MLS announced it is contracting Los Angeles-based Chivas USA, in favor of a fresh Los Angeles based club to enter the league in 2017. Unlike the league’s previous contractions of Florida teams, this move is a mark of the league’s health and stability.
Chivas USA is a blight on an otherwise healthy league. Inept ownership forced the league to buy back the club and saddled it with an ethnic discrimination lawsuit among other PR issues. The club’s attendance, around 7,000 per game, was less than half the next worst team. Without Chivas USA, MLS would have averaged nearly 20,000 fans per game. That would make the league the 7th best attended worldwide, 3rd in the United States behind the NFL and MLB and 4th among soccer leagues behind the EPL, Bundesliga and Primera Liga.
Starting fresh in LA is a more attractive prospect for investors and not terrible for the league. The going rate to buy into MLS has reached nine figures. Getting a new stadium built in California isn’t fun. But the new club could offer another sought after destination for European stars, such as Cristiano Ronaldo whose Real Madrid contract expires around then.
Logistically, cutting Chivas USA keeps the numbers even for scheduling. The league will have an even 20 when NYC and Orlando join next year and an even 22 when Atlanta and the new LA team follow suit. Miami (potentially) and another market would put MLS at 24.
While MLS is reeling in billionaires and charging gaudy investment fees, there are still major concerns moving forward. Attendance is great. But, in 2014, sports is a televised entertainment industry. MLS is a non-entity on television. As soccer has dramatically raised its profile in the United States, MLS TV ratings have declined. Last year’s MLS Cup Final drew the same audience as a concurrent Everybody Loves Raymond rerun on TBS. The league has not had an MLS Cup Final rate 1.0 since 2001.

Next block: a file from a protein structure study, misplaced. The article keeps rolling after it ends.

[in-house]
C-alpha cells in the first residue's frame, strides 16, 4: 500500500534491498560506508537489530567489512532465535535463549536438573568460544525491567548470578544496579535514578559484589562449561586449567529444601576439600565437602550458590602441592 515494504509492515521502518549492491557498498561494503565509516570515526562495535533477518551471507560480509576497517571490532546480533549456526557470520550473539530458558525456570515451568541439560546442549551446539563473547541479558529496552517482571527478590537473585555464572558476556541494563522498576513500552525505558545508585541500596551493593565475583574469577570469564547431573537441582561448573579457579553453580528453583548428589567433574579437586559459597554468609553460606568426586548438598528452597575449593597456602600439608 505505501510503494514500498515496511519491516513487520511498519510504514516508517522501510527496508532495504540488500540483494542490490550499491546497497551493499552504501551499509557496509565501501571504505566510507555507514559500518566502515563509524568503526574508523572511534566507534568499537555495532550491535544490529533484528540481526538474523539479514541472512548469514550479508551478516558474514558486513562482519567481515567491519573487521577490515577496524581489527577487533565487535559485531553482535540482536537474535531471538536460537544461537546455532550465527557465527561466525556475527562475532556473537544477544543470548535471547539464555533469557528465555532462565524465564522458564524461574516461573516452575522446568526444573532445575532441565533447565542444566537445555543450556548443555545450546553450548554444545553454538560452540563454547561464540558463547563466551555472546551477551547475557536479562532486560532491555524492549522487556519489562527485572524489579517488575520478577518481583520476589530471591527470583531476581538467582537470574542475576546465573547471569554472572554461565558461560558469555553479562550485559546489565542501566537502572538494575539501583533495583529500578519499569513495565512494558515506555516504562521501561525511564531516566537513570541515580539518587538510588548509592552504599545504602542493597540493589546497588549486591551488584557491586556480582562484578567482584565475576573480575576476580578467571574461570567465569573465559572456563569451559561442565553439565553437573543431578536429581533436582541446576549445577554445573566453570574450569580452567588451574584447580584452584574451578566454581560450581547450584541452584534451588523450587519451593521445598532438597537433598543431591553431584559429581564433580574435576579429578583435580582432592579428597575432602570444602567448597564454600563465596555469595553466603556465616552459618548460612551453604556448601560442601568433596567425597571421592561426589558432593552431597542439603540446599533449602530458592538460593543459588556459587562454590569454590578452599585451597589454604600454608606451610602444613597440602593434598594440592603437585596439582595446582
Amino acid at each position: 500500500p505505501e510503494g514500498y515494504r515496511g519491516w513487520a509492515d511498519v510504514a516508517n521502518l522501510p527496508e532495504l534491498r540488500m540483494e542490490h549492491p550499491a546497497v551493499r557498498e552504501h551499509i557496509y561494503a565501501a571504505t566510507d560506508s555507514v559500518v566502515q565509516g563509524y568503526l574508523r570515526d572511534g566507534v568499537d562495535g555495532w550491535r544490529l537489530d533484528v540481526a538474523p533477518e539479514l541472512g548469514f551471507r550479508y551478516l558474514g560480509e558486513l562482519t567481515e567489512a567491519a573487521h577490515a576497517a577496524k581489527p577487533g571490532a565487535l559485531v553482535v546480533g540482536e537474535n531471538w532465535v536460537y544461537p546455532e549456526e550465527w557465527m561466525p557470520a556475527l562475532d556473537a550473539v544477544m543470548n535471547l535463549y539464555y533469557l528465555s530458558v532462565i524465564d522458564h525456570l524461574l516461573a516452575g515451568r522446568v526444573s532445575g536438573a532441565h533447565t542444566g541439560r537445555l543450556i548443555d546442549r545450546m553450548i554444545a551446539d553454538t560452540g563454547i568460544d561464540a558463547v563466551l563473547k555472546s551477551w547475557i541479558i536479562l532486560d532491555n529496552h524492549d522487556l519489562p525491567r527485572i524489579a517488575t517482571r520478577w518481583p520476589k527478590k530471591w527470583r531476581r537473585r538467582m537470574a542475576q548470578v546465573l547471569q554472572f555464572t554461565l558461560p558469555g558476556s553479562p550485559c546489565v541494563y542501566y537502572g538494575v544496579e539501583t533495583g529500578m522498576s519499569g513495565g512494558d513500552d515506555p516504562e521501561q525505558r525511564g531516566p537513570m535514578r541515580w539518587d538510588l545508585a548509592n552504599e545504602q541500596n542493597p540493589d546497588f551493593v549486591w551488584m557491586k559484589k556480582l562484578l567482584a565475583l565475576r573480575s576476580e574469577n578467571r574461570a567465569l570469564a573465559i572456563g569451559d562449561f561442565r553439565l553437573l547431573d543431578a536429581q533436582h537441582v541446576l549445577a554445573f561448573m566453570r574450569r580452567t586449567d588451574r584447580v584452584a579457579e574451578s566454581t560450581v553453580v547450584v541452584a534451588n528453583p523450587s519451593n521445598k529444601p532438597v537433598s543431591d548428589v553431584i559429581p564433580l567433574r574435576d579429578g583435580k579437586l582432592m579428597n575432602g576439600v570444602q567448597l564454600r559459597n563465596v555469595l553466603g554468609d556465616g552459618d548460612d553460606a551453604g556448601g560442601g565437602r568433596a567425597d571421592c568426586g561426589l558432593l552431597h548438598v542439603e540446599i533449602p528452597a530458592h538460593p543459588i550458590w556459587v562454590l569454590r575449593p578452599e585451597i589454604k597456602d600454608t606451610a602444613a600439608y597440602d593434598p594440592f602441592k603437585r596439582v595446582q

MLS had its best possible regular season match last weekend. Seattle and Los Angeles met in the final game, with the winner earning the Supporters’ Shield. Clint Dempsey vs. Landon Donovan. Anyone watch? See any mainstream sports coverage of it?
Part of this is a chicken vs. egg scenario with TV. The league needs television revenue to resolve outstanding labor issues, to attract foreign stars and to both develop and keep higher level players. But, it’s hard to see the league earning the television revenue until it has accomplished those things.
Part of it is competitive. The playoff undercuts the importance of the regular season. Nearly half the league makes it. Once in, teams with the best records have little discernible advantage. This would be okay, if the playoffs were providing compelling theater like the NBA or NHL playoffs. The MLS playoffs are not and no one is watching them. Dedicated MLS fans aren’t sure whether to celebrate the Supporters Shield or the MLS Cup Final winner as champion. It’s no surprise the sport has struggled to find an in with the casual American sports audience.
[USA Today Sports]